Much ink has been spilled over the Northern Ireland Protocol, and now tattoo artists are feeling that tattoo artists are drying up because of our newfound relationship with the European Union.
Northern Ireland remains within the EU’s single market for goods under the terms of a post-Brexit trade deal. It can now be disclosed that the controversial protocol here has had the unexpected effect of getting tattooers covered by new EU rules banning certain types of pigments in inks.
The rules, which go into effect on Tuesday, mean additional costs for tattooists, who will have to stockpile the wrong type of ink and replace them with an EU-compliant type.
A grace period of one year has been given till the blue and green ink gets an option.
Willie G at Carrickfergus, whose clients include Belfast boxer Carl Frampton and Northern Ireland international footballer Kyle Lafferty, said he was open to change and that some of the larger suppliers had already adapted.
However, he added that many of his peers in the tattoo trade would be caught unintentionally and that there would be a “sticky” period until supplies increase.
“Most people will not realize that the protocol means we have to follow EU rules,” he said.
“Because of Brexit people will think Northern Ireland is fine and it is business as usual, just like it is for the UK. It also means that whatever ink is in the tattoo studio is now void and cannot be used Is.”
Their specialty is black, white and gray body art but the pigments in typical black ink are covered by Prohibition, so they have had to optimize their supplies.
The European Chemicals Agency (ECA) has outlawed ink containing potentially hazardous chemicals, a move that one European in the trade likened to “taking flour from a bakery”.
The new regulations, known as REACH, cover 4,000 chemicals, including an ingredient in tattoo ink called isopropanol alcohol.
The ECA says the ink can be dangerous and even cause genetic mutations and cancer.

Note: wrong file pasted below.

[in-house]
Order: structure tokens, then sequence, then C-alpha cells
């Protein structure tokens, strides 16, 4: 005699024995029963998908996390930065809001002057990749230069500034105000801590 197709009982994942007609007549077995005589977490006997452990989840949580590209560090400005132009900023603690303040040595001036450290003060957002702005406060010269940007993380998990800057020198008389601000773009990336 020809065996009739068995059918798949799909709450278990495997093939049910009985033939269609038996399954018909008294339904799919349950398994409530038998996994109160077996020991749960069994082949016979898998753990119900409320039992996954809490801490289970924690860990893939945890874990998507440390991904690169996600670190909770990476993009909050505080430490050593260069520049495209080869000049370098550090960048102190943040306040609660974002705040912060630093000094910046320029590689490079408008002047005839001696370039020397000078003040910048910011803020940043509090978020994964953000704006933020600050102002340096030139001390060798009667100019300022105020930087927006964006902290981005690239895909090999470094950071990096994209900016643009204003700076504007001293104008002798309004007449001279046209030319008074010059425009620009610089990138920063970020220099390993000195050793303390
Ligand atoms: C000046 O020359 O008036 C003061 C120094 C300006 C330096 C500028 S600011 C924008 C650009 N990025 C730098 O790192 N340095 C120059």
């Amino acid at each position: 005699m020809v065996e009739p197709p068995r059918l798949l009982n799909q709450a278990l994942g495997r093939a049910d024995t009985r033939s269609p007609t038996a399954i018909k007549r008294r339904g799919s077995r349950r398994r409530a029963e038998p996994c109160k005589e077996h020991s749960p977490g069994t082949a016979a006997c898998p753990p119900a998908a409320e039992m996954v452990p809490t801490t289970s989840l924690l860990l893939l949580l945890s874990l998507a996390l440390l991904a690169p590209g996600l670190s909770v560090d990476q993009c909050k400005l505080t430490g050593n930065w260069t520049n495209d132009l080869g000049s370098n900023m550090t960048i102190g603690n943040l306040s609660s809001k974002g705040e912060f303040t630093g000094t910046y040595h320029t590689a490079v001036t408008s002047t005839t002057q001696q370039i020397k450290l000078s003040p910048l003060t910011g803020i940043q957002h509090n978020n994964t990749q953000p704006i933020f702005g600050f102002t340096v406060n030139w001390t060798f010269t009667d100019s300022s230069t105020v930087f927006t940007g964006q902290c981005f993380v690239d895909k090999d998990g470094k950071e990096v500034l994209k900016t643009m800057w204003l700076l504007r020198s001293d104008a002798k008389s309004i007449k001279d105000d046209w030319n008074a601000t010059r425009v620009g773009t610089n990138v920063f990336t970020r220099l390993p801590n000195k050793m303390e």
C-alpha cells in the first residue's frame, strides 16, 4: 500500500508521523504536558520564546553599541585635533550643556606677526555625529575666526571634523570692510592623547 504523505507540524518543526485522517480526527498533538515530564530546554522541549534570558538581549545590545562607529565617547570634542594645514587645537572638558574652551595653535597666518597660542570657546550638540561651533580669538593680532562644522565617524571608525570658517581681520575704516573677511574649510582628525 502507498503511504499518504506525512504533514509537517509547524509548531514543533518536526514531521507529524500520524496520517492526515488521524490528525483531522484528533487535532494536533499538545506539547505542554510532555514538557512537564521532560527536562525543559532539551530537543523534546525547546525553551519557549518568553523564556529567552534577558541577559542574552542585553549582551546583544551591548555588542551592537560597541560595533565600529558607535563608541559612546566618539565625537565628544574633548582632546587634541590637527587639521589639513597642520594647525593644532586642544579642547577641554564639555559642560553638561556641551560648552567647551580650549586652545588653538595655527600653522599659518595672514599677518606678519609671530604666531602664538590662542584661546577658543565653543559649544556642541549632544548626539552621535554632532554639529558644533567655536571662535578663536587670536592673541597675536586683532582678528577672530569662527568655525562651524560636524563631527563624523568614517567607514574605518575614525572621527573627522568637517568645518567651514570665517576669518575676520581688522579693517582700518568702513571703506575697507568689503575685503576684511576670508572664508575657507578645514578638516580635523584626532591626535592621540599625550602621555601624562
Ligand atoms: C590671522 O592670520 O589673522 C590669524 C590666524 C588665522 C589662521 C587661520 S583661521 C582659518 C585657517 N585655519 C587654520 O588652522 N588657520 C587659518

A spokesman for the European Commission confirmed that the ban applies here.
Roger Pollen, the head of foreign affairs at the Federation of Small Businesses, which includes tattooists among its members, said the problem highlighted several issues.
“Tattooing is generally considered to be a ‘service’ rather than a sale of goods, so the fact that Northern Ireland is considered remaining in the EU Single Market for goods under the NI Protocol, means that the service is being delivered. The materials required for this are also being restricted, even though the delivery of the service is apparently taking place in NI.
“There may still be similarities in the hairdressing sector and many other areas.”
Julie-Anne Cor-Johnston, a UUP representative in northern Belfast and a tattoo lover, also said that most tattoo artists here were unaware that the ban would apply.
She said: “If it turns out that this ban is indeed in force in Northern Ireland, there are serious questions.
Why was it not informed? Why are studio owners and artists robbed of all that lead-in time for planning and preparation?
And more importantly, what does the UK government propose to do to address this situation in an already challenging environment? Businesses in Northern Ireland cannot be put at a disadvantage.”
Mr Pollen said the tattoo ink prohibition has affected tattooists across Europe, but there may be other EU regulations that have a disproportionate effect in Northern Ireland – including or opposing rules for trade. There is no scope.
He added: “In addition, it sheds light on how the impact of Protocols are still only emerging, so any meaning we can see now as ‘what does the business think about the protocol’ ignores the fact that its operation is still only partial, but once a grace period etc. After resolving this, the results can continue to develop such regulation.”
A tattoo artist in Belfast city centre, who spoke on condition of anonymity, accused “European Union bureaucrats” of wrongdoing. “They made the decision based on the assumption that some pigments are carcinogenic, yet there is no proven link between cancer and having a tattoo,” he said.
“We honestly didn’t feel it would apply to us, although I seriously doubt it would be implemented in Northern Ireland.”
She said she feared the European sanctions would be adopted as a policy elsewhere.
“This would be devastating to the international tattooing community because so many inks contain banned pigments, not just blue and green dyes.”
But Willie G said that his supply of black ink is now from a compliant supplier.
“Some ink companies are working very hard to comply, although some stuck their heads in the sand because they didn’t think that would happen,” he said.
“But then you have a company like World Famous Inc., and they have over 100 colors launching that are compliant.
“Things will be back to normal in the long run, but it is up to the companies to innovate and make new inks that are compliant but it will take some time. It could be a little tough before then.”